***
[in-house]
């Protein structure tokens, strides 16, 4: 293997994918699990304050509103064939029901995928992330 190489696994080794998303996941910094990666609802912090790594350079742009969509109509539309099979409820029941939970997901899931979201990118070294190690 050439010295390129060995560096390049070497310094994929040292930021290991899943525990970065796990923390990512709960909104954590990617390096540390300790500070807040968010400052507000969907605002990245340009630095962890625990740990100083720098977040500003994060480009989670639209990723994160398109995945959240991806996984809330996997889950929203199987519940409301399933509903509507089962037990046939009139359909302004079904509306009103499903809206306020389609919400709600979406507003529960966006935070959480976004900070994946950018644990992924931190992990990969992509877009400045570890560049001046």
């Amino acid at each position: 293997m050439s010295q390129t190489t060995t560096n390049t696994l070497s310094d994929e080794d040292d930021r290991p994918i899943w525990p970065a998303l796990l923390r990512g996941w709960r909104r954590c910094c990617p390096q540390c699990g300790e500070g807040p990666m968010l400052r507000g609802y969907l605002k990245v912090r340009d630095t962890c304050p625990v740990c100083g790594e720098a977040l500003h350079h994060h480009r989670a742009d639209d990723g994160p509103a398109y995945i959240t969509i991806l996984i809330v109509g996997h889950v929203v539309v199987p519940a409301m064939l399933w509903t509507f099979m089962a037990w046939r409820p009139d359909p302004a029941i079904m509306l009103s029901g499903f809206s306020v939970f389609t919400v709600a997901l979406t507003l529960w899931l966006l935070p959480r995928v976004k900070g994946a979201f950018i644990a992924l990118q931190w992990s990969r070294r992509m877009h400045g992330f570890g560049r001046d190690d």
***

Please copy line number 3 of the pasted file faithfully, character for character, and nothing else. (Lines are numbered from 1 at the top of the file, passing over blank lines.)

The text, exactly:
């Amino acid at each position: 293997m050439s010295q390129t190489t060995t560096n390049t696994l070497s310094d994929e080794d040292d930021r290991p994918i899943w525990p970065a998303l796990l923390r990512g996941w709960r909104r954590c910094c990617p390096q540390c699990g300790e500070g807040p990666m968010l400052r507000g609802y969907l605002k990245v912090r340009d630095t962890c304050p625990v740990c100083g790594e720098a977040l500003h350079h994060h480009r989670a742009d639209d990723g994160p509103a398109y995945i959240t969509i991806l996984i809330v109509g996997h889950v929203v539309v199987p519940a409301m064939l399933w509903t509507f099979m089962a037990w046939r409820p009139d359909p302004a029941i079904m509306l009103s029901g499903f809206s306020v939970f389609t919400v709600a997901l979406t507003l529960w899931l966006l935070p959480r995928v976004k900070g994946a979201f950018i644990a992924l990118q931190w992990s990969r070294r992509m877009h400045g992330f570890g560049r001046d190690d």